Boston sports fans are nothing if not critical. Our high expectations are sometimes met, but just as often we’re disappointed with the performance of one of our favorite athletes. Fairly or not, Boston’s stars earn labels based on these performances. Some are positive, some are negative, but all are hard to overcome once they’ve been established.
We run down the most notable labels given to current Boston athletes.
Label: Frat boy
Gronkowski’s charming, carefree exterior and muscled good looks make him an easy target. He’s been known to party, but what 24-year-old millionaire wouldn’t have a little fun? It’s not hard to find a picture of a shirtless Gronk on the Internet.
Label: Just like his brother
J.D. Drew was not the most popular Red Sox. The big contract and unemotional demeanor did little to endear Drew to Red Sox fans, especially after watching Trot Nixon muddy up right field for years. With a $9.5 million contract for this season, J.D.’s brother Stephen gave Sox fans some pause when he sat out with an injury earlier this season. But the shortstop has bounced back in a big way, becoming part of a very rootable group of Red Sox.
Label: Injury prone
Currently out with a fracture in his foot, Ellsbury has a long injury history. He played just 18 games in 2010 and 74 games last season after injuring his shoulder sliding into second in April. Agent Scott Boras has come out to assure fans that Ellsbury will be back before the end of the regular season.
Ridley put the ball on the ground twice in the Patriots’ season-opening win over Buffalo, and one was returned for a touchdown. In 2012 he had four fumbles on a heavy workload of 290 carries in the regular season. He was benched in the opener, and after fumbling in the playoffs after the 2011-12 season, he did not play again, including the Super Bowl.
Outside of Rajon Rondo, Green may be the best player on the 2013-14 Celtics. He’s also somewhat mysterious. He’s never been the best player on a team, and he’s a 6-foot-9-inch player with a career rebounding average of 5.2. He averaged just 3.9 rebounds per game last season. By contrast, the 6-foot-7-inch Paul Pierce, who has a similar game, has a career average of 6 rebounds. Green has not established himself in the post.
In five seasons since 2008 Buchholz has made 15, 16, 28, 14, and 29 starts. When healthy he can be brilliant. Buchholz posted a 1.71 ERA and a 9-0 record in 12 starts earlier this season before a mysterious shoulder ailment kept him out until September. Many questioned his toughness after he was reluctant to return to action despite being cleared by doctors to pitch again.
Rondo’s talent is undeniable, but he’s a polarizing figure in Boston partly because of how some perceive his personality. The competitive Rondo has gotten into it with both teammates and coaches. Most of his reputation here comes from what happens behind closed doors, so it’s hard to know the whole truth.
Label: Dirt dog
Pedroia has played almost all of the last two seasons with thumb injuries. He’s missed significant time due to injury only once, in 2010, and even then he stayed in shape by taking grounders on his knees as he recovered from a foot injury. He plays the game hard, running out ground balls and throwing his body around the diamond like a player from another era.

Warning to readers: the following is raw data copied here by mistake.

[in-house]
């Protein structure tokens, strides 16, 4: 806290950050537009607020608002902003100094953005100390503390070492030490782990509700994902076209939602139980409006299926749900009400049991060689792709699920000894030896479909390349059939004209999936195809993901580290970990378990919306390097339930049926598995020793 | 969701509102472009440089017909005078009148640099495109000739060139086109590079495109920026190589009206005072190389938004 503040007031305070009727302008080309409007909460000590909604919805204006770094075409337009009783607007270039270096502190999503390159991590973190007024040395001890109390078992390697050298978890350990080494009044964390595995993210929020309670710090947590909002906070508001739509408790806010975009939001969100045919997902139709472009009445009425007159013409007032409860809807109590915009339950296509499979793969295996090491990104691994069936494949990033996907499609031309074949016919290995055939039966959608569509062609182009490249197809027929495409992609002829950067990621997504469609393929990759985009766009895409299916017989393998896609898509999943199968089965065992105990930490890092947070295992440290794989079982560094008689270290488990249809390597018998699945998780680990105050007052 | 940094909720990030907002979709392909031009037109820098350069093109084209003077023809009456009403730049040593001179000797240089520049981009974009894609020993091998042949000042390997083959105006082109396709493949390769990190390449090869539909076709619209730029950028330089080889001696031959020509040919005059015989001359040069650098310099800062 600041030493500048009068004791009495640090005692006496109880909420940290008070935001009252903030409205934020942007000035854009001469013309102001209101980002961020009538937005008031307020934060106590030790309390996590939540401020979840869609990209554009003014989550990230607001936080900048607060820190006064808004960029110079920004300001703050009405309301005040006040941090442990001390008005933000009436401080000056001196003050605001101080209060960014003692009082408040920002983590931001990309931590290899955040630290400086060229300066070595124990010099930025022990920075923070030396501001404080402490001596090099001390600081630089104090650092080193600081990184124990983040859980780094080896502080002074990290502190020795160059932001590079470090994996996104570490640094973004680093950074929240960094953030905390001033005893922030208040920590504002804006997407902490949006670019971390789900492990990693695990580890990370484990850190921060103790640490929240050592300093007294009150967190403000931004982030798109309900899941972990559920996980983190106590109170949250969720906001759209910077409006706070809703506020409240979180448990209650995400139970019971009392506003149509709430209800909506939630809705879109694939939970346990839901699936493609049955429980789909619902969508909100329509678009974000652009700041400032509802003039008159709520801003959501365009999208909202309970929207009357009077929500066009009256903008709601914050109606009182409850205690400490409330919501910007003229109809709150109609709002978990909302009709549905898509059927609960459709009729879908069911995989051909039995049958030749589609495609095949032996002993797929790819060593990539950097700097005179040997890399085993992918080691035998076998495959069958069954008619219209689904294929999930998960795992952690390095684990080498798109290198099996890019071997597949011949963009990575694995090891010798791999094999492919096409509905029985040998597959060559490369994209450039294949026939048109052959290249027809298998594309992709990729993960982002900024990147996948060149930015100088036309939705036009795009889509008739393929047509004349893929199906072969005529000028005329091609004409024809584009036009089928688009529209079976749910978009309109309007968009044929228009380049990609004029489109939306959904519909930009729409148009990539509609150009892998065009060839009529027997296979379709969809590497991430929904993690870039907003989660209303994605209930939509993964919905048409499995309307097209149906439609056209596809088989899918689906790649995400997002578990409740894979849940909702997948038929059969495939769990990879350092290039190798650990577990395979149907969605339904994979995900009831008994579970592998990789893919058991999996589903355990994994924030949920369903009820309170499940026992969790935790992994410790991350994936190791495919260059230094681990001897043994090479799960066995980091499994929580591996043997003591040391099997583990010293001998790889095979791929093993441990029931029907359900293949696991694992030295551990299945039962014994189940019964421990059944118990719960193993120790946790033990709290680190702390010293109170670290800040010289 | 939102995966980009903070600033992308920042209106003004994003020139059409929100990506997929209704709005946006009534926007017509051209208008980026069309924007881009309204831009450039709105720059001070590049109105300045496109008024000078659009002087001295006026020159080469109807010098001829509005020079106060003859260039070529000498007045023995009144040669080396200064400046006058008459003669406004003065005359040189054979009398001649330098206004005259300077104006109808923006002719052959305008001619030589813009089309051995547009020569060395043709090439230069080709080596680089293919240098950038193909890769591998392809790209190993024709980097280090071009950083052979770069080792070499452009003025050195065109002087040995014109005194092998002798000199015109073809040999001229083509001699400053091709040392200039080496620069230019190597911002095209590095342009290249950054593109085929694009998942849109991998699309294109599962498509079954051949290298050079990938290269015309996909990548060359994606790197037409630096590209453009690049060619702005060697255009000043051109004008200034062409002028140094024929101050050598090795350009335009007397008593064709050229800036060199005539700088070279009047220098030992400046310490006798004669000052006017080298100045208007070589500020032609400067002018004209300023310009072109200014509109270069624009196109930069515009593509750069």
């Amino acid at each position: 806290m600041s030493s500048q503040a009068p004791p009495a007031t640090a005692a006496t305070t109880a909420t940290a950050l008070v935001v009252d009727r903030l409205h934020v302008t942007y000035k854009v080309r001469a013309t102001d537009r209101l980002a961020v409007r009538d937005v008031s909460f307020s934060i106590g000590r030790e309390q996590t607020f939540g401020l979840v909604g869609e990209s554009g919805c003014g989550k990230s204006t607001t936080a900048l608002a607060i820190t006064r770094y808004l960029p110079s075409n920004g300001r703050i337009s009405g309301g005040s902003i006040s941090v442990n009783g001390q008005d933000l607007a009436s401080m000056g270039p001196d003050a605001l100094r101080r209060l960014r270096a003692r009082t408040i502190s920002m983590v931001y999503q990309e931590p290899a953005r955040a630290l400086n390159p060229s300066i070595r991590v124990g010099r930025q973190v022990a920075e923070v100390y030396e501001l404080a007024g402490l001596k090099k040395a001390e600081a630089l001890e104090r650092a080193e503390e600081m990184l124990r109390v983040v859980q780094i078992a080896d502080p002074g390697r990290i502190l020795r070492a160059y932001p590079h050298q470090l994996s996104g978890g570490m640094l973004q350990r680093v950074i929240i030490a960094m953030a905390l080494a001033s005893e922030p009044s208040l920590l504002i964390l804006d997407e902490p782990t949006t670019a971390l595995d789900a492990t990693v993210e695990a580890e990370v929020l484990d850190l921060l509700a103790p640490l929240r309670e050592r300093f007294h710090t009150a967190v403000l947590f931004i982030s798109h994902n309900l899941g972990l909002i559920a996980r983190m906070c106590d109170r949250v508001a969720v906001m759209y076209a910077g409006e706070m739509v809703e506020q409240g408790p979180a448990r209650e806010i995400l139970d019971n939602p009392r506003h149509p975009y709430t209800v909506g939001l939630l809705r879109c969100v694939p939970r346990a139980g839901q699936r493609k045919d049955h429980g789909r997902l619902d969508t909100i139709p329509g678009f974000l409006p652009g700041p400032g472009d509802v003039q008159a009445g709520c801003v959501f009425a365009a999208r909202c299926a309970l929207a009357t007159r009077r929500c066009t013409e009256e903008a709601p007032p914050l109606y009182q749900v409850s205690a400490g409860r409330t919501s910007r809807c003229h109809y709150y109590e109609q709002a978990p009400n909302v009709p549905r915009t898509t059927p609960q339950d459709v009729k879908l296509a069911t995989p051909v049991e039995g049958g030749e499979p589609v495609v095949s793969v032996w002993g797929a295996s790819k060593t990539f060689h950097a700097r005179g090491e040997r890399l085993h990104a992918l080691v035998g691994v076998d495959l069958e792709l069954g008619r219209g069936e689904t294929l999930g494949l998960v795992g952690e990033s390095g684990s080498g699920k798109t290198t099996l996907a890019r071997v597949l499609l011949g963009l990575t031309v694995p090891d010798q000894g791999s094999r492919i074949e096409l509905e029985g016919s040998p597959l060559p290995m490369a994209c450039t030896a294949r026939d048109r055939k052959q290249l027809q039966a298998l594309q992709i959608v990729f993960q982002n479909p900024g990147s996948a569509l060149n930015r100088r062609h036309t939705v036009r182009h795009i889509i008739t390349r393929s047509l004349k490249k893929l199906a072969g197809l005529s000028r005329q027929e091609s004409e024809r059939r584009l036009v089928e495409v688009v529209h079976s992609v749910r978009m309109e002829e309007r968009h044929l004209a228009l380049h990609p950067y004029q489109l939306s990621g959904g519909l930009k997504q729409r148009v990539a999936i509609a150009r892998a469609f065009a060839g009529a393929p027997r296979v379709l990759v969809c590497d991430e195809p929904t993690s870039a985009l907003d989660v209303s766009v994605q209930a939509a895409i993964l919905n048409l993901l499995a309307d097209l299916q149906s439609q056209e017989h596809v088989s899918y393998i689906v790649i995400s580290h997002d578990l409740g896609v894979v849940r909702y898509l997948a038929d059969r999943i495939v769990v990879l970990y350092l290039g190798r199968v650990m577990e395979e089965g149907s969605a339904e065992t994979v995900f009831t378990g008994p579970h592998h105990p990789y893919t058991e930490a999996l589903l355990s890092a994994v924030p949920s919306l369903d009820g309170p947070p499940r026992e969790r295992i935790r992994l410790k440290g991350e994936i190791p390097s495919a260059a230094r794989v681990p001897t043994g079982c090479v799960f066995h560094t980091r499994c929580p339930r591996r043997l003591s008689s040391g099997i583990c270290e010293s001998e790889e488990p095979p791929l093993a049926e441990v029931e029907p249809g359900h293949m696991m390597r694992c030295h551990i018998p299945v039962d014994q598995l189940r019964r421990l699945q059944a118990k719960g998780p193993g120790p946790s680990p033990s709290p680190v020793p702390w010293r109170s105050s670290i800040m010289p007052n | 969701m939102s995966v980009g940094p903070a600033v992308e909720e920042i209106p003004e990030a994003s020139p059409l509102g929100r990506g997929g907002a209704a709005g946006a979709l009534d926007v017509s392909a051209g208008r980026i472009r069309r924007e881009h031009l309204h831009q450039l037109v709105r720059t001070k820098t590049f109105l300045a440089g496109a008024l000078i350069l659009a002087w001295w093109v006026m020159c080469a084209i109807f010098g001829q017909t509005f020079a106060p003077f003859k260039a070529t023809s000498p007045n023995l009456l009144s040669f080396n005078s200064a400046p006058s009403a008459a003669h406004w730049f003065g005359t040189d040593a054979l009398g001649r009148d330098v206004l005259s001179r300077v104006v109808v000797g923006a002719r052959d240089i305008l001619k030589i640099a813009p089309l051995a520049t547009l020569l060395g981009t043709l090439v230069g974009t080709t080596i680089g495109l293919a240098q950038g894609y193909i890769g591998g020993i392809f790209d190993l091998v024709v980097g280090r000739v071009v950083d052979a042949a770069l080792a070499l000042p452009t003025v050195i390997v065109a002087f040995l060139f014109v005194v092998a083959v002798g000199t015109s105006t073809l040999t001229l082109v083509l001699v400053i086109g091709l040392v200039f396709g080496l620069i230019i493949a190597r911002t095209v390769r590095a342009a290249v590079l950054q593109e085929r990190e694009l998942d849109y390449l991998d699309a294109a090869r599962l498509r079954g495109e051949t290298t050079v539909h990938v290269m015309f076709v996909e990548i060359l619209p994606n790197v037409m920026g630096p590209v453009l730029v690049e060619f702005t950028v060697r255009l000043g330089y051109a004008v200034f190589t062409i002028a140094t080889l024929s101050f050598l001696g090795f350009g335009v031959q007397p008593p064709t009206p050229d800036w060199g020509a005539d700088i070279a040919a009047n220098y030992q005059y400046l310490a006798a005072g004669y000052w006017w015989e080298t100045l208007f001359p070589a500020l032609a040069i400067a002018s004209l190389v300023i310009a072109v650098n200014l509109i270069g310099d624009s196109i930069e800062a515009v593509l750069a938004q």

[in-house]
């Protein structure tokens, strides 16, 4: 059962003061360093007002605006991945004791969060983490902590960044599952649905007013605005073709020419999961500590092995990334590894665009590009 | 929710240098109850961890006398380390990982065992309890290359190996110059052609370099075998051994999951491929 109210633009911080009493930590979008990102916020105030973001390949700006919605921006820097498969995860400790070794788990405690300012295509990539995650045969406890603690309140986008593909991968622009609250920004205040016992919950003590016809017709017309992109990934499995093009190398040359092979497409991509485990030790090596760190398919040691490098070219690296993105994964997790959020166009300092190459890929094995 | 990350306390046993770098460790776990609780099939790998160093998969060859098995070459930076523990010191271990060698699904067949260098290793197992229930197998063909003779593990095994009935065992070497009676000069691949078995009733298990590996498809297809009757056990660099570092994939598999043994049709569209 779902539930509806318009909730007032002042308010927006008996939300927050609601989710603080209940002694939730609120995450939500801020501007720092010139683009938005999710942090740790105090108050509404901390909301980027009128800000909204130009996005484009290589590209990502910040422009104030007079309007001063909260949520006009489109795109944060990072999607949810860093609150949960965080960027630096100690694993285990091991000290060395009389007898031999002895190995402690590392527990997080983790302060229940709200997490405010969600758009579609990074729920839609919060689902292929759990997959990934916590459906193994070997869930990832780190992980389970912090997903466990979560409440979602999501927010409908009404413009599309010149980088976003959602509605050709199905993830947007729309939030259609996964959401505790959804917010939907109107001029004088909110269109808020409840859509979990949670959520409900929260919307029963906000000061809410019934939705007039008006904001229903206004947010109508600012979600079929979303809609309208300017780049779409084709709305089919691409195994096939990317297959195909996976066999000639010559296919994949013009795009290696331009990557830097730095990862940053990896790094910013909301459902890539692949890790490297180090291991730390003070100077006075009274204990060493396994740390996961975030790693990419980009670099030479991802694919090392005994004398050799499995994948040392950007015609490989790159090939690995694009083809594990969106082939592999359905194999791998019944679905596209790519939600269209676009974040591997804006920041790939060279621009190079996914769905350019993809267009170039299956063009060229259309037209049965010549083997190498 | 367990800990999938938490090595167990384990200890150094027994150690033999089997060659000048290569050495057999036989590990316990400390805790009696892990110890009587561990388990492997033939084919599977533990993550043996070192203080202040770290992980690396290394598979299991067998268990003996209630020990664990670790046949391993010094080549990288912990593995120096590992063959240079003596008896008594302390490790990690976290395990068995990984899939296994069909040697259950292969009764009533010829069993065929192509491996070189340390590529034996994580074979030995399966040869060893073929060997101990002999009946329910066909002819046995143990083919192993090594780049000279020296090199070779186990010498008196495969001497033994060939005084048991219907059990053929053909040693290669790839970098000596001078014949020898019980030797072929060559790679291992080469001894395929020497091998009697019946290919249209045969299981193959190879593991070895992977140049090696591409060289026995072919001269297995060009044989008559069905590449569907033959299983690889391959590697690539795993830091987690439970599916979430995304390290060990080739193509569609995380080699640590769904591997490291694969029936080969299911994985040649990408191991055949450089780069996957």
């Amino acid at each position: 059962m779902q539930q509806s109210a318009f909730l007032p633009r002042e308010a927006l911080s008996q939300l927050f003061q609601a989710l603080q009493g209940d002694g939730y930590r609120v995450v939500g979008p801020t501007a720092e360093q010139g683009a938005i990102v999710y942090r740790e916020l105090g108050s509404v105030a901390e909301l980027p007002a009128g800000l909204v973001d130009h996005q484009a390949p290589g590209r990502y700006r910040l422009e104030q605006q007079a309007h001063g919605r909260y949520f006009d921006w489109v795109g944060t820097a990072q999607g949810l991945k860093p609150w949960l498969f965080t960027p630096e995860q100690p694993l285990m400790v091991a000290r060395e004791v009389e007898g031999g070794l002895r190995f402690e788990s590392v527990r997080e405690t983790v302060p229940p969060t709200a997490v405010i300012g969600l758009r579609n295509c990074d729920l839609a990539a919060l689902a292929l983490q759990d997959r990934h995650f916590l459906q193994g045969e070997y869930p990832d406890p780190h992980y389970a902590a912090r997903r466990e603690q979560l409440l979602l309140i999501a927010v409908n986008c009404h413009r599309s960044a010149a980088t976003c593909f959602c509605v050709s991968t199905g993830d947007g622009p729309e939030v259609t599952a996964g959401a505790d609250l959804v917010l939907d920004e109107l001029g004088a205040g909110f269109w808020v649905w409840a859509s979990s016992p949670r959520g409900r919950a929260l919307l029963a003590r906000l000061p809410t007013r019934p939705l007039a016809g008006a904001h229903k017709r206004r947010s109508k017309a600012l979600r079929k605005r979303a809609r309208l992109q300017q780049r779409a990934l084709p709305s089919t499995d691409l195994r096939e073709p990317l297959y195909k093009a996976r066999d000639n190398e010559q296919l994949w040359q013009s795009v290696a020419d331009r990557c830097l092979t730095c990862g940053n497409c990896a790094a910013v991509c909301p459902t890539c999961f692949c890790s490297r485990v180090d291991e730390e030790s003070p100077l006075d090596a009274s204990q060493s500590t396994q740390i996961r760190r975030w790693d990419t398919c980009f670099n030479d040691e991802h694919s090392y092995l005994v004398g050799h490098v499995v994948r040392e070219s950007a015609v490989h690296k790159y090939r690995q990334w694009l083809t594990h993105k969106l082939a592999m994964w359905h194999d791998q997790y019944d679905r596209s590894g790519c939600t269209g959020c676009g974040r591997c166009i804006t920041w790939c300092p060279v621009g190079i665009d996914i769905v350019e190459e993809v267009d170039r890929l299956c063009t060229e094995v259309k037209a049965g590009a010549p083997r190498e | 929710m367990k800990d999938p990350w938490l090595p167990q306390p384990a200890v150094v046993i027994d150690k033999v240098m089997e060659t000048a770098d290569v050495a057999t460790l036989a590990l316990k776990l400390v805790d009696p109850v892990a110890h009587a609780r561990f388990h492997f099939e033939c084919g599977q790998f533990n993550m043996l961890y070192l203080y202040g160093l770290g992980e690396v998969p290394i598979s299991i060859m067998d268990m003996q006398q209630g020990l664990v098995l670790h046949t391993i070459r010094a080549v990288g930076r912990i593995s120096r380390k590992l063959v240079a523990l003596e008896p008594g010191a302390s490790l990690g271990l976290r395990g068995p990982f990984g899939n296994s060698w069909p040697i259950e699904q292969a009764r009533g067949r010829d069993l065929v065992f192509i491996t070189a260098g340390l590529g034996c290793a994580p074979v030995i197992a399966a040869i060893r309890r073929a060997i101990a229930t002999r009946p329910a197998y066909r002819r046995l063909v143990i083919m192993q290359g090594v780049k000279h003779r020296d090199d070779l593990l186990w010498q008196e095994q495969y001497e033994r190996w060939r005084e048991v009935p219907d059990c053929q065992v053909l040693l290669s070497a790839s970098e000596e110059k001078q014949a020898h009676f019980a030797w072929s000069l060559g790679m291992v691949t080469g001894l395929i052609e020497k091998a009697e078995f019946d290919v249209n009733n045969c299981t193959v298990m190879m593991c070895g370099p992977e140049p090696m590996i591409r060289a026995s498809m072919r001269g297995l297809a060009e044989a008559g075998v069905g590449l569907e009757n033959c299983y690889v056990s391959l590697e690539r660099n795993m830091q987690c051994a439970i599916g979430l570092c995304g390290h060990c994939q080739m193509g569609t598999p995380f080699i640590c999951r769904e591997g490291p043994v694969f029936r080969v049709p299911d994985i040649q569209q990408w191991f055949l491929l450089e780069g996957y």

Brad Marchand is an instigator, and known as the ‘Lil Ball of Hate. Lacking some of the physical gifts of his most talented teammates, Marchand plays the game in attack mode. Sometimes he takes bad penalties. He’s not exactly beloved around the league, but his gritty play fits the Bruins’ style.
All hockey players play through pain, but what Patrice Bergron did during the Stanley Cup Finals last season went above and beyond. After the series, Bergeron revealed he was playing with a broken rib, punctured lung, and separated shoulder.
Maybe it’s his size, or maybe it’s his consistency and his role as the most indispensable player on the team. Maybe it’s the legends spun about his fighting prowess: Despite him rarely fighting, it’s rumored Chara could beat every other player in the NHL in a fight.
Ortiz cemented this label during the Red Sox’ magical run to a World Series title in 2004. Crucial hits in big spots earned him the reputation of coming through when it mattered most. Red Sox ownership cemented this label by presenting Ortiz with a plaque, calling him the most clutch player in Red Sox history.
Label: Great teammate
Everywhere Jonny Gomes goes, his team wins. You’ve heard that, right? Just ask the Reds and Athletics how much they improved with Gomes in the picture. With Gomes on the team, the Red Sox have the best record in baseball this season after being one of the worst teams in the league last year. You can’t help but notice Gomes cheering on his teammates after big plays.
Opinions about Kris Humphries far outweigh his importance on the court. He’s a good but not great player, but due to his reality TV stardom and an on-court scuffle with Rajon Rondo, Humphries is not thought very highly of.
Signed to replace Wes Welker, Amendola has the talent to rival Welker but has not proven he can stay on the field for a full season. In 2011 he played just one game before getting hurt. In 2012 he started in eight. He’s hurt again this season, playing through a groin injury in a Week 1 win over the Bills but missing Week 2 and possibly more.
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